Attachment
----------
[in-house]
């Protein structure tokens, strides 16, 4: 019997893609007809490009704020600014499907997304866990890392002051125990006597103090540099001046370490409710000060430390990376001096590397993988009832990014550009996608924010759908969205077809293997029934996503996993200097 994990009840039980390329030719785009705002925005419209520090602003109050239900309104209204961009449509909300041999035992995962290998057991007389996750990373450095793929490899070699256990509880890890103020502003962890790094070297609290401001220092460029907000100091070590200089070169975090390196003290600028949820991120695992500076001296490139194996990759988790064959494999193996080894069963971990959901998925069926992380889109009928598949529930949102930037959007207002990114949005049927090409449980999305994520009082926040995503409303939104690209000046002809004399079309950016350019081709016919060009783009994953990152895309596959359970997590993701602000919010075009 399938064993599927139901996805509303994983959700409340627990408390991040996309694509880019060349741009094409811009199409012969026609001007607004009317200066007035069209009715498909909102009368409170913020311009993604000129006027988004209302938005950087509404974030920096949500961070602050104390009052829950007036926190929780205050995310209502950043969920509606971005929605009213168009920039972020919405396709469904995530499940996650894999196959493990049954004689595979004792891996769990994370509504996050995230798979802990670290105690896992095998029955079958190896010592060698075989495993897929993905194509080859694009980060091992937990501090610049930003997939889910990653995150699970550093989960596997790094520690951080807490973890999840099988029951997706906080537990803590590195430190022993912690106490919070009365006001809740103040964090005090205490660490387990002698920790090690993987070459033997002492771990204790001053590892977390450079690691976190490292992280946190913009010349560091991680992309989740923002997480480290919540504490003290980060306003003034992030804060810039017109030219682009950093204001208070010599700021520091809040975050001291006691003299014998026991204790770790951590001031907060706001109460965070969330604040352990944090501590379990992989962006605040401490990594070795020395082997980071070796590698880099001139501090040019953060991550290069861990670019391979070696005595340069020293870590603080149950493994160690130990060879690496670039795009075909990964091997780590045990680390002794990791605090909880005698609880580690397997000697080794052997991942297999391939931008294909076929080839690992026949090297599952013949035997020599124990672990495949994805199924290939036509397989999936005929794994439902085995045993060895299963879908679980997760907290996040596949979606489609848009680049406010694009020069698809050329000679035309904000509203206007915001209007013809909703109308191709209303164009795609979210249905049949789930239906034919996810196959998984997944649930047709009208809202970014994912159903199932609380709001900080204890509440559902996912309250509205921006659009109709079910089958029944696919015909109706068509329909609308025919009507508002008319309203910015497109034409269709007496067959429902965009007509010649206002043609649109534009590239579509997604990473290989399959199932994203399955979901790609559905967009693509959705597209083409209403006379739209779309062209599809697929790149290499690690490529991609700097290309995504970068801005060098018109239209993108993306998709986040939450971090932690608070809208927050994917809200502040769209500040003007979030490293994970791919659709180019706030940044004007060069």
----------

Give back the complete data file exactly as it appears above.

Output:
[in-house]
């Protein structure tokens, strides 16, 4: 019997893609007809490009704020600014499907997304866990890392002051125990006597103090540099001046370490409710000060430390990376001096590397993988009832990014550009996608924010759908969205077809293997029934996503996993200097 994990009840039980390329030719785009705002925005419209520090602003109050239900309104209204961009449509909300041999035992995962290998057991007389996750990373450095793929490899070699256990509880890890103020502003962890790094070297609290401001220092460029907000100091070590200089070169975090390196003290600028949820991120695992500076001296490139194996990759988790064959494999193996080894069963971990959901998925069926992380889109009928598949529930949102930037959007207002990114949005049927090409449980999305994520009082926040995503409303939104690209000046002809004399079309950016350019081709016919060009783009994953990152895309596959359970997590993701602000919010075009 399938064993599927139901996805509303994983959700409340627990408390991040996309694509880019060349741009094409811009199409012969026609001007607004009317200066007035069209009715498909909102009368409170913020311009993604000129006027988004209302938005950087509404974030920096949500961070602050104390009052829950007036926190929780205050995310209502950043969920509606971005929605009213168009920039972020919405396709469904995530499940996650894999196959493990049954004689595979004792891996769990994370509504996050995230798979802990670290105690896992095998029955079958190896010592060698075989495993897929993905194509080859694009980060091992937990501090610049930003997939889910990653995150699970550093989960596997790094520690951080807490973890999840099988029951997706906080537990803590590195430190022993912690106490919070009365006001809740103040964090005090205490660490387990002698920790090690993987070459033997002492771990204790001053590892977390450079690691976190490292992280946190913009010349560091991680992309989740923002997480480290919540504490003290980060306003003034992030804060810039017109030219682009950093204001208070010599700021520091809040975050001291006691003299014998026991204790770790951590001031907060706001109460965070969330604040352990944090501590379990992989962006605040401490990594070795020395082997980071070796590698880099001139501090040019953060991550290069861990670019391979070696005595340069020293870590603080149950493994160690130990060879690496670039795009075909990964091997780590045990680390002794990791605090909880005698609880580690397997000697080794052997991942297999391939931008294909076929080839690992026949090297599952013949035997020599124990672990495949994805199924290939036509397989999936005929794994439902085995045993060895299963879908679980997760907290996040596949979606489609848009680049406010694009020069698809050329000679035309904000509203206007915001209007013809909703109308191709209303164009795609979210249905049949789930239906034919996810196959998984997944649930047709009208809202970014994912159903199932609380709001900080204890509440559902996912309250509205921006659009109709079910089958029944696919015909109706068509329909609308025919009507508002008319309203910015497109034409269709007496067959429902965009007509010649206002043609649109534009590239579509997604990473290989399959199932994203399955979901790609559905967009693509959705597209083409209403006379739209779309062209599809697929790149290499690690490529991609700097290309995504970068801005060098018109239209993108993306998709986040939450971090932690608070809208927050994917809200502040769209500040003007979030490293994970791919659709180019706030940044004007060069």